Faculty of Computer Science

Master of Science in Computer Science

European Master in Computational Logic

Theory of Computing

**8/10/2016**: The results of the final Theory of Computing exam of 26/9/2016 are available.

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**Course presentation form**

- for the Principles of Computation Course (Theory of Computing module) within the European Master in Computational Logic
- for the Theory of Computing Course within the Data and Knowledge Engineering stream of the MSc in Computer Science

**Objectives.** The objective of the Theory of Computing course is to
introduce and study abstract, mathematical models of computation (such as
Turing machines, formal grammars, recursive functions), and to use the abstract
computation models to study the ability to solve computational problems, by
identifying both the intrinsic limitations of computing devices, and the
practical limitations due to limited availability of resources (time and
space). A second objective is to show how to reason and prove properties about
computations in a precise, formal, abstract way.

**Prerequisites.** There are no prerequisites in terms of courses to
attend. Students should be familiar with notions of mathematics and set theory,
and with basic proof techniques, as taught in the mathematics courses of a
bachelor in computer science.

**Teaching material**

[M1]Introduction to Automata Theory, Languages, and Computation (3rd edition).J.E. Hopcroft, R. Motwani, J.D. Ullman. Addison Wesley, 2007.

[M2]Lecture Notes for Theory of Computing. Diego Calvanese. 2013. Available as scanned pages in pdf.

[M3]Languages and Machines (3rd edition).Thomas A. Sudkamp. Addison Wesley, 2005. Only Chapter 13.

[M4]The Convenience of Tilings.Peter van Emde Boas. InComplexity, Logic, and Recursion Theory, volume 187 of Lecture Notes in Pure and Applied Mathematics, pages 331-363, 1997.

[M5]Exercises on Theory of Computing. Available as scanned pages in pdf.

*Elements of the Theory of Computation (2nd edition).*H.R. Lewis, C.H. Papadimitriou. Prentice Hall. 1998.*Introduction to the Theory of Computation.*M. Sipser. PWS Publishing Company. 1997.*Computational Complexity.*C.H. Papadimitriou. Addison Wesley. 1995.*The Universal Computer: The Road from Leibniz to Turing.*M. Davis. A K Peters/CRC Press. 2011. Full text accessible to all unibz users at Safari Books Online.*The Church-Turing Thesis.*Copeland, B. Jack. The Stanford Encyclopedia of Philosophy. Fall 2008 Edition.*The Status of the P versus NP Problem.*Lance Fortnow. Communications of the ACM. Vol. 52 No. 9, Pages 78-86, September 2009. pdf*On P, NP, and Computational Complexity.*Moshe Y. Vardi. Communications of the ACM. Vol. 53 No. 11, Page 5, November 2010. pdf*Solving the Unsolvable.*Moshe Y. Vardi. Communications of the ACM. Vol. 54 No. 7, Page 5, July 2011. pdf*An Interview with Stephen A. Cook.*Philip L. Frana. Communications of the ACM. Vol. 55 No. 1, Pages 41-46, January 2012. pdf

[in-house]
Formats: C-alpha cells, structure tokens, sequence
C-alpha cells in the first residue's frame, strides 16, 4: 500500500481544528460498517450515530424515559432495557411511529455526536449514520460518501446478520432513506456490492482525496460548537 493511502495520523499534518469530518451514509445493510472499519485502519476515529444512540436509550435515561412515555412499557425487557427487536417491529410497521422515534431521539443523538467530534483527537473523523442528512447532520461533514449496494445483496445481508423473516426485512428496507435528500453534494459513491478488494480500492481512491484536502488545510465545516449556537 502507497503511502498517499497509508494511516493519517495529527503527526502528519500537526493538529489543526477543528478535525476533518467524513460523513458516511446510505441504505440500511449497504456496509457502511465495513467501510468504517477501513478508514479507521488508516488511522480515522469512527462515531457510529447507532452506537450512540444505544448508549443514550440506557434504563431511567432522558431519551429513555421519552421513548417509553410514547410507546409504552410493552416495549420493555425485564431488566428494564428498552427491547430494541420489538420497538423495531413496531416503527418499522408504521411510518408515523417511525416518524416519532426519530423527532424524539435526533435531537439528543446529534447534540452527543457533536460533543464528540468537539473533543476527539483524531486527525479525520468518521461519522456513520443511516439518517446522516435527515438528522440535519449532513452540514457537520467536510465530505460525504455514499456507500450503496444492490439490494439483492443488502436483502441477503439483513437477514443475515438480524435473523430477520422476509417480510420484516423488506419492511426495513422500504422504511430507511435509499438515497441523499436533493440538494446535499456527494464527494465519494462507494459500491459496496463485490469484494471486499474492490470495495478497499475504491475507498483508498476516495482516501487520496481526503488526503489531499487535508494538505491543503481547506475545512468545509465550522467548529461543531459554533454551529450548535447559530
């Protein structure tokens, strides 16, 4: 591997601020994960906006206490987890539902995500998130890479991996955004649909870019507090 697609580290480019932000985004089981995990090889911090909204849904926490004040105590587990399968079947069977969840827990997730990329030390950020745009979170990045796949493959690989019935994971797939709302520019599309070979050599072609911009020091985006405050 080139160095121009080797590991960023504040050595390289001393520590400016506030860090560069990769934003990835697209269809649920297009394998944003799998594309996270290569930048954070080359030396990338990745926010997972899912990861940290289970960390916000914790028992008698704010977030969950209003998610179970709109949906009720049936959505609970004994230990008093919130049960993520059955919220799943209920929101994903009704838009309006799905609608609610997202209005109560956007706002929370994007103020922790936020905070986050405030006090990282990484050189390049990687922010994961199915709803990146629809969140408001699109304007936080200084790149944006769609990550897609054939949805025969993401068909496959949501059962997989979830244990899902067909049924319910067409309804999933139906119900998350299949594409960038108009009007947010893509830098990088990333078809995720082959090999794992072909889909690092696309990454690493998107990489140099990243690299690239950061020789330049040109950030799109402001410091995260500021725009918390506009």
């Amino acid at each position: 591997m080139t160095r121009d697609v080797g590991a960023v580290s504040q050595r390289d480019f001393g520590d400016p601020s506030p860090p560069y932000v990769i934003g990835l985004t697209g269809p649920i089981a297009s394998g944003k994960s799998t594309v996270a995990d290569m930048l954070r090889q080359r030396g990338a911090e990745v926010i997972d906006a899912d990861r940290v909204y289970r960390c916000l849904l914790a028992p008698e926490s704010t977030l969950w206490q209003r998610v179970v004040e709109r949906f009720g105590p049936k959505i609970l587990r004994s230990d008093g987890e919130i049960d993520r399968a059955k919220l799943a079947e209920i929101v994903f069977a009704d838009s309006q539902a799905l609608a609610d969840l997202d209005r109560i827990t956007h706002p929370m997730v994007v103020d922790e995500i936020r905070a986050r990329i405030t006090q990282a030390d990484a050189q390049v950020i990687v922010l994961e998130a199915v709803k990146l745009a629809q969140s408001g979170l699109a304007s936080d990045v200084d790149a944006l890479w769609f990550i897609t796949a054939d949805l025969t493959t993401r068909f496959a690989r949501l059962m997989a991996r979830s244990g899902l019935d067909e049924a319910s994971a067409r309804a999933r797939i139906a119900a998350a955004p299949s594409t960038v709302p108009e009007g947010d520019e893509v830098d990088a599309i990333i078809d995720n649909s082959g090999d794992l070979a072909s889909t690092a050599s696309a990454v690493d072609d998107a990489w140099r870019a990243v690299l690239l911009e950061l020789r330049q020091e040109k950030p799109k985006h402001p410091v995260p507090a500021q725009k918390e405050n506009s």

- Andrew Hodges Alan Turing Home Page.
- For info on simple Turing Machines with complex behaviour, consult the web pages on Busy Beavers by the following people: Heiner Marxen, Michael Somos, and Pascal Michel.
- A Universal Turing Machine with just 2 states and 3 symbols. Read more at http://www.wolframprize.org/.
- Lego Turing Machines: a version built in 2009 and one built in 2012.
- A Turing Machine in the classic style.
- The original 1971 paper by Steve Cook showing NP-completeness of SAT and 3SAT (put into TeX format by Tim Rohlfs).
- The P-versus-NP page, collecting links around papers that try to settle the "P versus NP" question (in either way).
- Video of a talk on What's all this about P not equaling NP?.

**Office hours**- Teaching assistant: there is no teaching assistant for this course. The exercise hours are taught by the lecturer.
- Schedule: The course is taught in the 1st semester: from October 19,
2015 to January 21, 2016.
**Lectures**(Lecture Room E411, Sernesi E):- Tuesday 8:30-10:30
- Thursday 8:30-10:30

**Exercises**(Lecture Room F0.03, Sernesi F): Monday 14:00-16:00

**Additional teaching material**- Lecture notes (made available during the course)
- Esercises solved in class (made available during the course)
- Course program
- Exam esercises from the last years (in
part with solutions).

Note that Part 1 of the exams up to June 2007 deals with topics that are not covered anymore in this course.

**Exam dates**- Winter session: Tuesday, 16/2/2016, 14:00-18:00
- Summer session: Monday, 20/6/2016, 14:00-18:00
- Autumn session: Tuesday, 20/9/2016, 8:30-12:30

**Rules for the exam**- At the exam, the student has to solve exercises and/or answer questions on the course topics in written or oral form.
- The exam is divided into two parts:
- Part 1 covers topics 1-4 of the course program;
- Part 2 covers topics 5-7 of the course program.

- The two parts of the exam can be taken together in the same exam session, or separately in different exam sessions.
- Even when the two parts of the exam are taken together, they can be passed separately.
- For a part to be passed, a minimum of 18/30 points is required (half marks are rounded upwards).
- A passed part of the exam (or the passed midterm) is valid until the end of the academic year (i.e., exam session of September). If the other part is not passed by then, the passed part is lost and cannot be carried over to the next academic year.
- For the written exam, each part has a duration of 90 minutes, with 15
minutes break between the two parts. During the exam, it
will
**not**be possible to consult any kind of material, to use laptops, smartphones, or tablets, or to leave the exam room before the break/end of the exam.

teaching page of Diego Calvanese